UCI Must Investigate Attempted Rape Allegation against Student Regent Jesse Cheng
On November 4, 2010, UC Student Regent Jesse Cheng was arrested for sexual battery. He is still under investigation by the University of California, Irvine for an attempted rape that occurred in October. Mr. Cheng’s arrest was noted in the Irvine Police Department’s arrest log for 2010. Cheng’s victim, Jane Doe, reported the incident to the police in October and to the director of the Office of Student Conduct, Edgar Dormitorio, in November. Unfortunately, it is already February and the case has not progressed. Thus, Jane Doe has reached out to her friends in the university community to assist her with this problem.
There are documents and confessions, by Mr. Cheng himself, proving his guilt. However, the UC system and its political agendas seems to be creating more and more obstacles for Jane Doe to further process her case and receive justice.
Jane Doe is a UC Irvine alumnus, and it important that the university community supports her in this difficult time. The common reaction women receive when reporting assault is disbelief and blame. That is why sexual assaults are hardly ever reported, let alone prosecuted and convicted. Victims are asked questions like, "what were you wearing?" and "what were you doing with him before the assault happened?" The basic assumption is that the woman did something to provoke the assault. This is unfair, no one ever "asks" or deserves to be raped or assaulted.
Women face even more interrogation when the perpetrator is someone they know, particularly if it is a person with power. She is branded as vindictive or gold-digging. This is based on another dominant assumption that only crazy people and perverts commit sexual crimes. That is not the case. Rape culture is everywhere in our society, from movies to music to magazine ads. Rape culture is even seen in the belief that when a woman turns a man down, she is simply "playing hard to get" and "doesn't really mean it when she says no." That cultural norm teaches men in our society that it is OK to keep pursuing a woman who does not want to or is not sure if she wants to engage in sexual activity. The standards of masculinity that promote aggression and dominance are taught through the media and popular culture, and we are all exposed to these influences. Sexual violence is a sadly common form of oppression, and addressing it is a community responsibility.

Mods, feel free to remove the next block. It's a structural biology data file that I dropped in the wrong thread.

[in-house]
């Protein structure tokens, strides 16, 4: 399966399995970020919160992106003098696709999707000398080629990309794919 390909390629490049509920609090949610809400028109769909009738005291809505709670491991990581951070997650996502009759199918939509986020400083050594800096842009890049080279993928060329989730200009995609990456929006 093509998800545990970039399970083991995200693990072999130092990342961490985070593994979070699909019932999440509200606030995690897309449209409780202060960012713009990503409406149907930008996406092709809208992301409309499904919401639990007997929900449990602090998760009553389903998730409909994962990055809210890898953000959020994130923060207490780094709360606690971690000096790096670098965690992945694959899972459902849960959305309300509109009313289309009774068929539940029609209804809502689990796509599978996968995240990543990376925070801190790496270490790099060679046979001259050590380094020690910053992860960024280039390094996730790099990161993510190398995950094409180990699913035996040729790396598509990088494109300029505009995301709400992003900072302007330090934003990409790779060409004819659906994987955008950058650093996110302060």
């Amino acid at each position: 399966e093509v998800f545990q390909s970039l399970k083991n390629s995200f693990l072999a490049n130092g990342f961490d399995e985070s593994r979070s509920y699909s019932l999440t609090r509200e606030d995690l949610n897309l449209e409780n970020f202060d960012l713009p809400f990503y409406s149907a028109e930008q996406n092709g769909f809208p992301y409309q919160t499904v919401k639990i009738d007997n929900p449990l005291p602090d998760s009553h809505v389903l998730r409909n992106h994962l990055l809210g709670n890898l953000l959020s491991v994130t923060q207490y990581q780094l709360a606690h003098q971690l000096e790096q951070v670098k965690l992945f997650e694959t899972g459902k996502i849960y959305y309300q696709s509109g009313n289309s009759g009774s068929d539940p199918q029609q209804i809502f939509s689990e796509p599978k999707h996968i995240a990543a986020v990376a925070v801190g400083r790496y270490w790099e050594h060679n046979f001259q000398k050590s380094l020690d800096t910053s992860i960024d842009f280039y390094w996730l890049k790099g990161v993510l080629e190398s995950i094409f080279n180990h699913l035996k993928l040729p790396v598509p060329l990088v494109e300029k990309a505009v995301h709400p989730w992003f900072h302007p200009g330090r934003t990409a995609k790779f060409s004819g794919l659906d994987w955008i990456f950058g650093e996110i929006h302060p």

It is easy to find reasons to protect the men we care about, but we understand that as community leaders the way we live our lives is as important as the work we do. One day those who strive for social justice will win, and if our methods are not just and transparent – then we will not be achieving the world we claim to be striving for. Jesse Cheng is a man like anyone else and is not above the law; he must take accountability for his actions.
We stand by Jane Doe as a victim of sexual violence who, because of patriarchy and sexism, faces doubt and disbelief from her peers and former friends. We hope that Cheng holds true to his commitment to the liberation of all peoples, including Jane Doe’s liberation from a political system that refuses to validate her experiences, and his own liberation from the systems of oppression in which he holds privilege.
We urge Jesse Cheng and the campus community to acknowledge the crime that he has committed. It is our responsibility to hold our leaders to standards of honesty and integrity. We also insist that the University of California, Irvine Office of Student Conduct investigate the allegation against Cheng in a thorough and timely manner. Cheng is scheduled to graduate after the spring semester of 2011, thus we expect to learn the results of the investigation at the earliest possible date. Let us not perpetuate a culture where violence against women is swept under the rug.
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